The other night, my boyfriend picked up my laptop and asked for the password. My first thought: Are you bonkers? I offered to enter it for him (instead of saying what I was thinking out loud), and he honestly seemed a little jilted. For me, the idea of sharing passwords to devices is totally off limits, but that's based on my past experiences with relationships that were too controlling and were without respect for personal privacy. While I know my POV is valid, and I have the right to draw my lines, setting boundaries in your relationship can be a challenge.
It is really easy to fall into the habit of letting little things slide when you are totally into someone. Enter: boundaries. But why is establishing them so important to a healthy relationship? "The erosion of our boundaries means we've lost our sense of self, and identity," says bestselling author and relationship expert Susan Winter. "Now, we're at the whim of our partner." Being with another person should not mean you give up who you are, but rather, you learn to respect and compromise (even cherish) each other's differences.
And those differences could span a variety of topics. Dr. Grant H. Brenner, MD, psychiatrist, consultant, and psychoanalyst in NYC says that boundaries should be brought up in relation to finances, professional lives, space, living situations, dealing with family and friends, having kids, commitment level, and illnesses. In fact, he says, "Boundaries should cover all aspects of a relationship." But that can feel a bit overwhelming.
When we talk about boundaries, we usually talk about setting them. And the word "setting" might be the culprit as to why it can sound like a harrowing task. Shouldn't my guy just know that I don't want him electronically logging in to my stuff whenever he pleases? The reality is, no, because I'm not dating a mindreader. "Your partner is a different person, so unless you clarify what you want and don’t want in your relationship, they may have no clue," says licensed marriage and family therapist, Anita Chlipala. The fact of the matter is that you need to address your boundaries for another person to understand and honor them.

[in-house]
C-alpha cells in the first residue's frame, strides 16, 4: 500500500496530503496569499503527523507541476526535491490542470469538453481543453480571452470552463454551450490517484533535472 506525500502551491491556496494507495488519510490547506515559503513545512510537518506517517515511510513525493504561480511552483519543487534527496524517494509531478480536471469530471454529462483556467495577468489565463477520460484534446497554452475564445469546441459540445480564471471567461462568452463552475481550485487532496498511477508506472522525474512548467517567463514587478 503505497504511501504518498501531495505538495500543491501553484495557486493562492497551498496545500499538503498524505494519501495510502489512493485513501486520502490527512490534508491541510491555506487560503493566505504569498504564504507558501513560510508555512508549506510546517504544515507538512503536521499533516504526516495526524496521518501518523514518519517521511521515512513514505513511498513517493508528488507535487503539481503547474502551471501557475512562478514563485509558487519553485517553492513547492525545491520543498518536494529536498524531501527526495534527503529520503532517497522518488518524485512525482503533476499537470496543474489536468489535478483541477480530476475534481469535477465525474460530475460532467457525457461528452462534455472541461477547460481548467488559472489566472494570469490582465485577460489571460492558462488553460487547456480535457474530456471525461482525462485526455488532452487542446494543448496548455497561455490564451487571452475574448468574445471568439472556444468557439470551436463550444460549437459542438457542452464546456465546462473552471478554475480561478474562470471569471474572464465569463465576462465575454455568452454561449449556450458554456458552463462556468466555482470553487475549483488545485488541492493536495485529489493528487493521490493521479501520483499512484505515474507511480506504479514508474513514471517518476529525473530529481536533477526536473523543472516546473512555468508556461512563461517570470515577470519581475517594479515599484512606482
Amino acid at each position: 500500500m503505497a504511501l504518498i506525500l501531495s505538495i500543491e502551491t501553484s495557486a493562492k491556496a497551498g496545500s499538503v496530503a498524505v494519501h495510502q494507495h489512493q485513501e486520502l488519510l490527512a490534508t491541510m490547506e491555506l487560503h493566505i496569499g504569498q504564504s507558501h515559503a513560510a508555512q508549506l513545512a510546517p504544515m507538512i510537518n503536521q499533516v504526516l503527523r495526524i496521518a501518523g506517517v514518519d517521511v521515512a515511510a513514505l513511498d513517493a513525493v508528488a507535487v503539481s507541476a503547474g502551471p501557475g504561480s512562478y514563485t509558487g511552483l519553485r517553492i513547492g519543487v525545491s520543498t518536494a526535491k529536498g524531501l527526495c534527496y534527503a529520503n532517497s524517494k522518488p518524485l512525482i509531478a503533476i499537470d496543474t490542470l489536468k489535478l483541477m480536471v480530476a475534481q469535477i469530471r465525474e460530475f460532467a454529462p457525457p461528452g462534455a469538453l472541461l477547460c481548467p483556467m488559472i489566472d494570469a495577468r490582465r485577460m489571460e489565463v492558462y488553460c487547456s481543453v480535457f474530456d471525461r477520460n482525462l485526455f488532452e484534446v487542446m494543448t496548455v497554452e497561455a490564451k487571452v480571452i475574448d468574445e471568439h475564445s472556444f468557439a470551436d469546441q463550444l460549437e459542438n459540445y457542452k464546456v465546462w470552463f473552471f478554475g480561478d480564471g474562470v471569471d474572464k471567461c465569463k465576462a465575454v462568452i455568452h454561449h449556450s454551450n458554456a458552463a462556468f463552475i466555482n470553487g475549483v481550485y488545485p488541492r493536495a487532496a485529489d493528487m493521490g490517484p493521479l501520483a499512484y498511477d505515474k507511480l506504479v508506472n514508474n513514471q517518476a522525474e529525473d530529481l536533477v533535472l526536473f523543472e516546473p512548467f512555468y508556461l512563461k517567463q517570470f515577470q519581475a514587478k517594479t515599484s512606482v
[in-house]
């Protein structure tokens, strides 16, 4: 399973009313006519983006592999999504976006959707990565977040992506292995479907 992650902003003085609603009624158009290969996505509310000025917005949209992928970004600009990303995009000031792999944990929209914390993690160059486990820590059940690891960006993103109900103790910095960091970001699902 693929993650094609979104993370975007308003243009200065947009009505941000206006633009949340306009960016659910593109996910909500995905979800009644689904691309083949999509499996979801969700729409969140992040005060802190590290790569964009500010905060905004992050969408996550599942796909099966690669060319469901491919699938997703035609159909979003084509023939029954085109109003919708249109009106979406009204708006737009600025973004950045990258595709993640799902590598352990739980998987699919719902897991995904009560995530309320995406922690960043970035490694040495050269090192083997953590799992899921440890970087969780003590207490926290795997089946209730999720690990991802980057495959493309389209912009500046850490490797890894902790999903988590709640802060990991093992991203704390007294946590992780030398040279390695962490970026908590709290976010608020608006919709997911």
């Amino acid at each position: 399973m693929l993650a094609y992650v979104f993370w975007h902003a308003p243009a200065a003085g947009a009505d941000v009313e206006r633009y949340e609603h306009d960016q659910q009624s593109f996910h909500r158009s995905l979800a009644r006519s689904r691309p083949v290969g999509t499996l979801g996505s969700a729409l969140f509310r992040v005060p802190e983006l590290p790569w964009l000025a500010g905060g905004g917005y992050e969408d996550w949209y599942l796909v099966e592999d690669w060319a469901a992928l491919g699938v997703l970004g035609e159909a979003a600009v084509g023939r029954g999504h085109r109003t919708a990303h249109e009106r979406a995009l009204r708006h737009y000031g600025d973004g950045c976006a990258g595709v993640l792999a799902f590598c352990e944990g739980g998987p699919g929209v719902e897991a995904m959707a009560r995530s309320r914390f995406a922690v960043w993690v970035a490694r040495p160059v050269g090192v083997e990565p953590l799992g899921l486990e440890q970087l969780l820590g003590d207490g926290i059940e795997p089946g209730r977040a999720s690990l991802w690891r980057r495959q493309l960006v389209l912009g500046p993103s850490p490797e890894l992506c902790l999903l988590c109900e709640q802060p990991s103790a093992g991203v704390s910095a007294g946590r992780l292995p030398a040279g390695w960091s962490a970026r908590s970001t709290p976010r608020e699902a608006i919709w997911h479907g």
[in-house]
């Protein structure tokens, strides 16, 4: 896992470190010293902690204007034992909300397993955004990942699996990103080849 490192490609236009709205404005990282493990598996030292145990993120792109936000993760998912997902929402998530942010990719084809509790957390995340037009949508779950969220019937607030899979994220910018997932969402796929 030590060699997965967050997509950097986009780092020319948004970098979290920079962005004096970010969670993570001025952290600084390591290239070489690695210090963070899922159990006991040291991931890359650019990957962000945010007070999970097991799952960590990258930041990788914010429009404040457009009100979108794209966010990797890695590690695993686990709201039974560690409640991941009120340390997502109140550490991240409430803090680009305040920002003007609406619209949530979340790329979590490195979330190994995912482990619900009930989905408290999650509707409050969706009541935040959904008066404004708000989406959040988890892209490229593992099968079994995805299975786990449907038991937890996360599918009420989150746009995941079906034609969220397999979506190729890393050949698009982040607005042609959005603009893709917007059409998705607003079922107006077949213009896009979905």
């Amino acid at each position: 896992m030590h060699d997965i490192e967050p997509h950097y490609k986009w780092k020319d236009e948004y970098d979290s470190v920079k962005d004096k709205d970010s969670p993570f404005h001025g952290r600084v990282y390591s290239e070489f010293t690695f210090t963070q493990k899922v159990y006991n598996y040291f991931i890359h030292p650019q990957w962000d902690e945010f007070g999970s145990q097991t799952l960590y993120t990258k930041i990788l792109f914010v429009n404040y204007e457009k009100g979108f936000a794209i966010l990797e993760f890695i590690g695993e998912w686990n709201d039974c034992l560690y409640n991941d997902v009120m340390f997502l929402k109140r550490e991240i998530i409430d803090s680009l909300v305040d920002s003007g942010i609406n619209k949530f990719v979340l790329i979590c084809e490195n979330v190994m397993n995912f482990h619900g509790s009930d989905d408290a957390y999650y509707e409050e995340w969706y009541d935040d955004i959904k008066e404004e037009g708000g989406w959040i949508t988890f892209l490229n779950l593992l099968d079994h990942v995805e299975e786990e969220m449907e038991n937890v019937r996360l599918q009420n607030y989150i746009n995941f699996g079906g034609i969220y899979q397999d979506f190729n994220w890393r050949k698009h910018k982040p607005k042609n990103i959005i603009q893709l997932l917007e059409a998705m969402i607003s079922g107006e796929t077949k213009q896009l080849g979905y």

But telling someone what you need (and don't need) from them is a sensitive subject that could very well lead to hurt feelings if you don't approach it with care. These are the ways to tackle the subject of boundaries with your partner that should lead to meaningful, mutually appreciative compromise.
Be Kind And Gentle
Chlipala says that being kind and gentle will help to prevent hurting your partner's feelings. "How you bring something up is crucial in the success of a conversation, so I recommend phrasing it as a positive need versus a demand," she says.
Validate Your Partner's Side Of Things
Lori Salkin, SawYouatSinai.com senior matchmaker and dating coach suggests coming to the conversation with a positive perspective to let your partner know you value and respect them helps start things off on the right foot. "Then, you can add that you feel differently and strongly about certain things, and the only way for the relationship to work is to acknowledge those differences," she says. Let your partner know that you are willing to compromise with them (it's not all your way, after all), but that these boundaries are important to you.
Don't Place Blame
Sure, tone can help a lot, but be mindful of your phrasing as well. Brenner encourages referring to your feelings and your needs, instead of focusing on blame or critiquing your SO. Pointing a finger usually puts the other person on the defensive, which is inherently unproductive.
Come To The Conversation Prepared
Having an idea of what you want to say before entering the conversation will help you stay on topic, says Brenner. Effective communication, like taking turns listening and speaking, help a lot, too. And if the conversation turns to conflict, resume it at a later time. You can easily set this conversation up for success with the right framing. Brenner offers this tip: "It often helps to have an initial conversation in which you say you would like to discuss boundaries, and then, pick a future time to do so."
Leave The Conversation Open
"Boundaries themselves should be established collaboratively and subject to revision when appropriate," says Brenner. Rigid boundaries do not help anyone. Rather, boundaries should act as guidelines that are able to be amended and are open for future conversation and discussion. That doesn't mean you should push someone else's boundaries, but just leave room for spontaneity, when fitting.
If you approach the topic of boundaries with openness, kindness, respect, and positivity, your partner should be receptive to hearing you and working with you to give you what you need (and vice versa). And if they're not? "I always remind individuals that if you stay firm and do not compromise, and your significant other dumps you over it, he or she is not someone whose character you should respect and want to [be with] anyway," says Salkin. Amen to that.
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